What will the season be like? We know that if the ground, where the tree roots are, is well frozen…the sap will be sweeter. And, while the snow creates challenges in working in the maple bush ( snowshoes help) while drilling the tap holes and tapping, the melting snow does supply water to the tree for continued running. We don’t know what the season will bring. However, we do need consistently warm days and cold nights for the sap to “run”.

Sugar makers are proud of their heritage. Again, in 2013, we celebrated OMSPA members David & Paul Chant family’s 150 years of maple production on the same farm. Incredibly, this operation has 4800 taps still on buckets which are gathered by 3 teams of horses!

Over 90% of our producers use modern pipeline systems and state of the art food grade equipment to make the maple syrup consumers enjoy so much…don’t worry, it is still pure and natural. A recent economic analysis of the maple industry in Ontario shows that we are worth over $53 million to the economy and have potential to grow. So, our industry is not only traditional and sweet, but a valuable neighbor, friend and business in rural Ontario.

We invite you to connect with your favourite sugar maker, and if you don’t have one check this site for our members who are willing to connect with you.

May the sap run sweet….

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Asian Long-horned beetle discovered in Mississauga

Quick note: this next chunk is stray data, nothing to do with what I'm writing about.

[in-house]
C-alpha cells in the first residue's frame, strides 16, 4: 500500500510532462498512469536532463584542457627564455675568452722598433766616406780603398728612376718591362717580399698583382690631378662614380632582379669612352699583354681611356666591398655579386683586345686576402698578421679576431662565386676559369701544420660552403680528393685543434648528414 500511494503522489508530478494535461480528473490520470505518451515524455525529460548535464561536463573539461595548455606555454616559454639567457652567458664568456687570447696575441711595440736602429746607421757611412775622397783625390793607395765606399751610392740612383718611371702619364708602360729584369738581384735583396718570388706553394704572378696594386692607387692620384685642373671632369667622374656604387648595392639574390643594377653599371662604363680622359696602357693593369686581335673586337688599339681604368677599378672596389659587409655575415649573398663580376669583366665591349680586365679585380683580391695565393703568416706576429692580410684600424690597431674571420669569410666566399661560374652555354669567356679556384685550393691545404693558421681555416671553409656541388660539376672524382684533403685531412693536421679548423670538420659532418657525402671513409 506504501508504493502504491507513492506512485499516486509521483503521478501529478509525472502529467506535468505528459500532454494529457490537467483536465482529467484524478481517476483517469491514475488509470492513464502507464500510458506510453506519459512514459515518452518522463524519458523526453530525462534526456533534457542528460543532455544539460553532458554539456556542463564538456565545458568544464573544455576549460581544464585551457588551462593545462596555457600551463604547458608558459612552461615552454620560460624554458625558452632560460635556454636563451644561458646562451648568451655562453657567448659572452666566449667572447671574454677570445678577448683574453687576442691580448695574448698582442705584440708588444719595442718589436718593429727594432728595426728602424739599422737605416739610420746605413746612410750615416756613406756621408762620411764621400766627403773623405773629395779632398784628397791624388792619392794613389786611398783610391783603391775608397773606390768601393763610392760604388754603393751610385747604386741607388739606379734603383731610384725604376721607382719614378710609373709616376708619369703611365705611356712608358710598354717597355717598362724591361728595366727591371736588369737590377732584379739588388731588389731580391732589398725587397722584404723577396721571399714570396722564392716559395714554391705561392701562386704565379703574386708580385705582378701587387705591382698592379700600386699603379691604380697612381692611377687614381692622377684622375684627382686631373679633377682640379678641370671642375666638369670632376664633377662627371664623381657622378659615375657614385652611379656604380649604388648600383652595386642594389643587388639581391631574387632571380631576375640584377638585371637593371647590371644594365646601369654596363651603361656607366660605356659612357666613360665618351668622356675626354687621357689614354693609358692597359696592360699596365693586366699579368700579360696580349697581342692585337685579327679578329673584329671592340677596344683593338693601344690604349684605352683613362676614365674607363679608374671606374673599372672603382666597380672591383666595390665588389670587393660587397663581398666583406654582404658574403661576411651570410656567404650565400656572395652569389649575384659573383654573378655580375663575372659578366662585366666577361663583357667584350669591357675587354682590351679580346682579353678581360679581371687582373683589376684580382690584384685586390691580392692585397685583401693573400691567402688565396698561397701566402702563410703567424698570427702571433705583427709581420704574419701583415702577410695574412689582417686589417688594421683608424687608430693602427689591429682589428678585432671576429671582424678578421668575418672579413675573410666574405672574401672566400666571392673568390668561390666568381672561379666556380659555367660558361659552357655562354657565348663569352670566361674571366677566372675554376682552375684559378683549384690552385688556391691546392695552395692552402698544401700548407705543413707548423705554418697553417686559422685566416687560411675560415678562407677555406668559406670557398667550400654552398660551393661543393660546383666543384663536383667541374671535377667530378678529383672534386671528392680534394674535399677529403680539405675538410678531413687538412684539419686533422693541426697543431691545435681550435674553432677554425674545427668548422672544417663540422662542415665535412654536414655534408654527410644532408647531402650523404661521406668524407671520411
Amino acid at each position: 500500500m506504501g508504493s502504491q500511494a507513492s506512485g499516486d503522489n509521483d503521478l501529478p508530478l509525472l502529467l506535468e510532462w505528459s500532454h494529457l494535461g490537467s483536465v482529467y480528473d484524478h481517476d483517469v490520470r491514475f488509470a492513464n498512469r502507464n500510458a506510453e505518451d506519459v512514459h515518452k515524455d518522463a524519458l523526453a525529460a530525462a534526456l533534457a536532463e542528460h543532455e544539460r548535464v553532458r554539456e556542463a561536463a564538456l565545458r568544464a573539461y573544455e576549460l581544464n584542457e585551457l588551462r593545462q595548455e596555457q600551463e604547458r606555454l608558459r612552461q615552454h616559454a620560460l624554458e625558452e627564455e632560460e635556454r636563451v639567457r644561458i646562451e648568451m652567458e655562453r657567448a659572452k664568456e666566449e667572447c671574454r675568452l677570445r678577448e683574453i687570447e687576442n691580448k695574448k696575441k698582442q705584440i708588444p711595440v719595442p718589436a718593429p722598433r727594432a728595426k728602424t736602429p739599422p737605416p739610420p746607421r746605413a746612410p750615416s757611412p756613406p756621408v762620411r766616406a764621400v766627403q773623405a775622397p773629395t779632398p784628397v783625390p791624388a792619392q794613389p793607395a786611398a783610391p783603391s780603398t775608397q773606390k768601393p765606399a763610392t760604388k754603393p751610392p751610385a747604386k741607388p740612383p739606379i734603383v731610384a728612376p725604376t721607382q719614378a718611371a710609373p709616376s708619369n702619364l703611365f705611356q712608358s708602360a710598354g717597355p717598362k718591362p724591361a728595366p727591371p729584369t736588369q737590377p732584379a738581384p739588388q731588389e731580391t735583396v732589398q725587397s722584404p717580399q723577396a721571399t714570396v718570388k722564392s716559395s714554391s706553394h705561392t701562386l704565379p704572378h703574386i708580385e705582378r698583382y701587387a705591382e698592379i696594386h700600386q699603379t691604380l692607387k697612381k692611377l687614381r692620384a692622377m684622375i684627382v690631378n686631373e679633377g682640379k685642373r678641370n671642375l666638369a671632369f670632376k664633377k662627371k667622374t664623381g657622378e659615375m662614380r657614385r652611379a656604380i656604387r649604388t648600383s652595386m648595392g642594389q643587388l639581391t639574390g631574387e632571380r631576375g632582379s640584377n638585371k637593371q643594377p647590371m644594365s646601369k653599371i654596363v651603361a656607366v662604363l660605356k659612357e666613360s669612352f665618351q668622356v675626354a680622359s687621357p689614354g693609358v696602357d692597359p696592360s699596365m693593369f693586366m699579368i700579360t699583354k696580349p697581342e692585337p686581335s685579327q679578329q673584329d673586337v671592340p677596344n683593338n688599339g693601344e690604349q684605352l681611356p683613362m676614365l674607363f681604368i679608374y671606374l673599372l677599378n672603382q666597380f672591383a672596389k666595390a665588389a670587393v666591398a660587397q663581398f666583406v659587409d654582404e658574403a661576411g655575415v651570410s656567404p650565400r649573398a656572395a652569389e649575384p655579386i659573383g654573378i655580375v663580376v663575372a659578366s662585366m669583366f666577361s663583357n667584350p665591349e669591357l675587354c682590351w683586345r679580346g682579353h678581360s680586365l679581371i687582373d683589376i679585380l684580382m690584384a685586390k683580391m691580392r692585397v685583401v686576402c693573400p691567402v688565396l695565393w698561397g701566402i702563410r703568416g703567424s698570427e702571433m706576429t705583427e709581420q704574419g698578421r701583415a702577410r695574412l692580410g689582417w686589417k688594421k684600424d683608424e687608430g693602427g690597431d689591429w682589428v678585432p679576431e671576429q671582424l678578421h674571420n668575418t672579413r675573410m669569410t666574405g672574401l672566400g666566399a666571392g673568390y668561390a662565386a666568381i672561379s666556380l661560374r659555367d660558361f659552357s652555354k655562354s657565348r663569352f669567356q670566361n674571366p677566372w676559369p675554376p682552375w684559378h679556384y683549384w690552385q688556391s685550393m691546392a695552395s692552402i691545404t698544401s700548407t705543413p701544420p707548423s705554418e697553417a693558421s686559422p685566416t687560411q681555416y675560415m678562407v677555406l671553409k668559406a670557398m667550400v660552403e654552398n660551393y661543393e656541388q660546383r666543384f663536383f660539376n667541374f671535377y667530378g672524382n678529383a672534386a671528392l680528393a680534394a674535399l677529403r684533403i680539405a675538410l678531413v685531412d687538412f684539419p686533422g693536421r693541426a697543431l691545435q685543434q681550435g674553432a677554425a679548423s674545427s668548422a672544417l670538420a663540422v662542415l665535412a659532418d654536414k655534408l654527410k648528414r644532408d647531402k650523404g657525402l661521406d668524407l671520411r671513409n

albThe troublesome Asian long-horned beetle has re-emerged, this time from trees in Mississauga, leaving its perfectly round exit holes and fears of another invasion. The Canadian Food Inspection Agency (CFIA) said inspectors confirmed the pest’s presence northeast of Pearson airport in late September, after a person found one of the distinctive beetles on his car in August. Twenty trees have since been removed and two have been confirmed infested, according to the CFIA. A 2.4-kilometre swath of land near the American Drive Business Park, an industrial park at highways 427 and 409, is being surveyed. The Mississauga tree canopy could face disaster. According to a 2011 technical report prepared by the Toronto and Region Conservation Authority, the worst-case scenario would be costly: 56 per cent of Mississauga’s tree population is susceptible to the beetle, amounting to a potential loss of $702 million. That’s why the invasive species is taken so seriously, said Gavin Longmuir, Mississauga’s urban forestry manager and co-author of the report, who was contacted by the CFIA in September. “You can imagine if that insect got out into the larger open forest north of the city or west or east and how that would have a huge impact.” Actual damage would likely be less severe, the report states. The beetle attacks hardwood species and is especially fond of maple, but will settle for elm, birch, poplar and mountain ash trees, among others. Larvae burrow in the trees and leave dime-size holes when they emerge as adults with blue-black and white-spotted bodies three centimetres long. The larvae feed on the green inner bark and those exit holes leave the tree structurally unsound and unhealthy. An affected tree can be dead within a few years. The exact scope of the infestation is yet to be determined, Longmuir said. In April, the federal Agriculture department declared the pest eradicated from Canada. It was last detected in late 2007, and first noticed near the Vaughan-Toronto border in 2003. Nearly 30,000 trees were removed from affected areas in the GTA. In some cases, all susceptible trees within a 400-metre radius of an infected tree were chopped down. But this invasion is likely new and not a continuation of the old one, said Gregory Wolff, the CFIA’s chief plant health officer. A property manager with Bentall Kennedy, which runs the American Drive Business Park, said one maple tree was cut down on site but was not aware of a larger problem. It was not immediately known how the beetles were imported. The beetle is native to East Asia and has no natural predators in Canada. It can fly only short distances and typically moves with the transport of cut wood, fire wood and wood packaging materials. The CFIA is asking the public not to move firewood.